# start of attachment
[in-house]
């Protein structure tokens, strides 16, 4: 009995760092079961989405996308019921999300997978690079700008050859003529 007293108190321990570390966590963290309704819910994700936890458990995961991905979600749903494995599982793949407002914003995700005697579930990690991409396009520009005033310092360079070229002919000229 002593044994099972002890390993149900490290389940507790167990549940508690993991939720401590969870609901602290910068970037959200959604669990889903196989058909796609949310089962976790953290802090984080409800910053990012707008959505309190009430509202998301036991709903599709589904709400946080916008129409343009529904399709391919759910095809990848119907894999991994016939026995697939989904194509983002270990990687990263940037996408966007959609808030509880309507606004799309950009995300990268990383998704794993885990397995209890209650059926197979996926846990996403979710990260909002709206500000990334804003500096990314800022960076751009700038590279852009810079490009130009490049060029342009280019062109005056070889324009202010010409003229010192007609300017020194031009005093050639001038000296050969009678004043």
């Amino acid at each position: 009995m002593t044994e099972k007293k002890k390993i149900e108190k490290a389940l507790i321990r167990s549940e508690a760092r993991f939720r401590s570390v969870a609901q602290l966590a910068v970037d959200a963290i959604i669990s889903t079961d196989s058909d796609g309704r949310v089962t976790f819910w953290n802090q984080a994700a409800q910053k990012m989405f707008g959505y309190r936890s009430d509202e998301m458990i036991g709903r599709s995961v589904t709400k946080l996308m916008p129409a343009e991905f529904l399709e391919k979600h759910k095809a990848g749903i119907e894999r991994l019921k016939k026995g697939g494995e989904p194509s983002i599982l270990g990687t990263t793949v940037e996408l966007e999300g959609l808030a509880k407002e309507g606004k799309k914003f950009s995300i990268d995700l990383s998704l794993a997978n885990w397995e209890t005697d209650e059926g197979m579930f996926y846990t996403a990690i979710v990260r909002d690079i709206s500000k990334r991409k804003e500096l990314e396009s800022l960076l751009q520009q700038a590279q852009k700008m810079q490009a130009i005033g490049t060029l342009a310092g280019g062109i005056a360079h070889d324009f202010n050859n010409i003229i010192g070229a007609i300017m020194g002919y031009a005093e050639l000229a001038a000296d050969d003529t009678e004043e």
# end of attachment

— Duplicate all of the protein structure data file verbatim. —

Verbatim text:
[in-house]
């Protein structure tokens, strides 16, 4: 009995760092079961989405996308019921999300997978690079700008050859003529 007293108190321990570390966590963290309704819910994700936890458990995961991905979600749903494995599982793949407002914003995700005697579930990690991409396009520009005033310092360079070229002919000229 002593044994099972002890390993149900490290389940507790167990549940508690993991939720401590969870609901602290910068970037959200959604669990889903196989058909796609949310089962976790953290802090984080409800910053990012707008959505309190009430509202998301036991709903599709589904709400946080916008129409343009529904399709391919759910095809990848119907894999991994016939026995697939989904194509983002270990990687990263940037996408966007959609808030509880309507606004799309950009995300990268990383998704794993885990397995209890209650059926197979996926846990996403979710990260909002709206500000990334804003500096990314800022960076751009700038590279852009810079490009130009490049060029342009280019062109005056070889324009202010010409003229010192007609300017020194031009005093050639001038000296050969009678004043």
């Amino acid at each position: 009995m002593t044994e099972k007293k002890k390993i149900e108190k490290a389940l507790i321990r167990s549940e508690a760092r993991f939720r401590s570390v969870a609901q602290l966590a910068v970037d959200a963290i959604i669990s889903t079961d196989s058909d796609g309704r949310v089962t976790f819910w953290n802090q984080a994700a409800q910053k990012m989405f707008g959505y309190r936890s009430d509202e998301m458990i036991g709903r599709s995961v589904t709400k946080l996308m916008p129409a343009e991905f529904l399709e391919k979600h759910k095809a990848g749903i119907e894999r991994l019921k016939k026995g697939g494995e989904p194509s983002i599982l270990g990687t990263t793949v940037e996408l966007e999300g959609l808030a509880k407002e309507g606004k799309k914003f950009s995300i990268d995700l990383s998704l794993a997978n885990w397995e209890t005697d209650e059926g197979m579930f996926y846990t996403a990690i979710v990260r909002d690079i709206s500000k990334r991409k804003e500096l990314e396009s800022l960076l751009q520009q700038a590279q852009k700008m810079q490009a130009i005033g490049t060029l342009a310092g280019g062109i005056a360079h070889d324009f202010n050859n010409i003229i010192g070229a007609i300017m020194g002919y031009a005093e050639l000229a001038a000296d050969d003529t009678e004043e």